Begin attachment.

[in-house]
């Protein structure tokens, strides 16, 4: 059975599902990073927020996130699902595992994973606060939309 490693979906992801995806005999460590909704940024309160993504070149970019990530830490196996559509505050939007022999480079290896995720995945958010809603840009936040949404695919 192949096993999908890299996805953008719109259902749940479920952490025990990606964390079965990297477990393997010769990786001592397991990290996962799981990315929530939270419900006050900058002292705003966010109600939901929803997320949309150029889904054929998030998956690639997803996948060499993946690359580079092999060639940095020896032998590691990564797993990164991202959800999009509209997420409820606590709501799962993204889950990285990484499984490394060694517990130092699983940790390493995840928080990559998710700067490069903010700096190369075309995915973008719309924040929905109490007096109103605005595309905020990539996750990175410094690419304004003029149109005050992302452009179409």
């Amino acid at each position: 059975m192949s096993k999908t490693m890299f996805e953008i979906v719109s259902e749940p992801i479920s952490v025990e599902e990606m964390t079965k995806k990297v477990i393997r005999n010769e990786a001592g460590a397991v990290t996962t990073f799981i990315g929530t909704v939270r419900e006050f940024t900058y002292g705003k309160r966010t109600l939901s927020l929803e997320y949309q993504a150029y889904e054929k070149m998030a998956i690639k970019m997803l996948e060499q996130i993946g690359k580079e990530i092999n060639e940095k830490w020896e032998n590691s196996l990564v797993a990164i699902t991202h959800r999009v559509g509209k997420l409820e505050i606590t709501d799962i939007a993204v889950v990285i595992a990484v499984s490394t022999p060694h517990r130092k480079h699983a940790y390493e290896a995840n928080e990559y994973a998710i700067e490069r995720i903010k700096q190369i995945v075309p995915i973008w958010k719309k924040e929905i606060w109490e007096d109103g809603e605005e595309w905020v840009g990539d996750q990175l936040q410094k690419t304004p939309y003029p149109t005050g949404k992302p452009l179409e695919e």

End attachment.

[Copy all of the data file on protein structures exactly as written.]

[in-house]
């Protein structure tokens, strides 16, 4: 059975599902990073927020996130699902595992994973606060939309 490693979906992801995806005999460590909704940024309160993504070149970019990530830490196996559509505050939007022999480079290896995720995945958010809603840009936040949404695919 192949096993999908890299996805953008719109259902749940479920952490025990990606964390079965990297477990393997010769990786001592397991990290996962799981990315929530939270419900006050900058002292705003966010109600939901929803997320949309150029889904054929998030998956690639997803996948060499993946690359580079092999060639940095020896032998590691990564797993990164991202959800999009509209997420409820606590709501799962993204889950990285990484499984490394060694517990130092699983940790390493995840928080990559998710700067490069903010700096190369075309995915973008719309924040929905109490007096109103605005595309905020990539996750990175410094690419304004003029149109005050992302452009179409």
């Amino acid at each position: 059975m192949s096993k999908t490693m890299f996805e953008i979906v719109s259902e749940p992801i479920s952490v025990e599902e990606m964390t079965k995806k990297v477990i393997r005999n010769e990786a001592g460590a397991v990290t996962t990073f799981i990315g929530t909704v939270r419900e006050f940024t900058y002292g705003k309160r966010t109600l939901s927020l929803e997320y949309q993504a150029y889904e054929k070149m998030a998956i690639k970019m997803l996948e060499q996130i993946g690359k580079e990530i092999n060639e940095k830490w020896e032998n590691s196996l990564v797993a990164i699902t991202h959800r999009v559509g509209k997420l409820e505050i606590t709501d799962i939007a993204v889950v990285i595992a990484v499984s490394t022999p060694h517990r130092k480079h699983a940790y390493e290896a995840n928080e990559y994973a998710i700067e490069r995720i903010k700096q190369i995945v075309p995915i973008w958010k719309k924040e929905i606060w109490e007096d109103g809603e605005e595309w905020v840009g990539d996750q990175l936040q410094k690419t304004p939309y003029p149109t005050g949404k992302p452009l179409e695919e």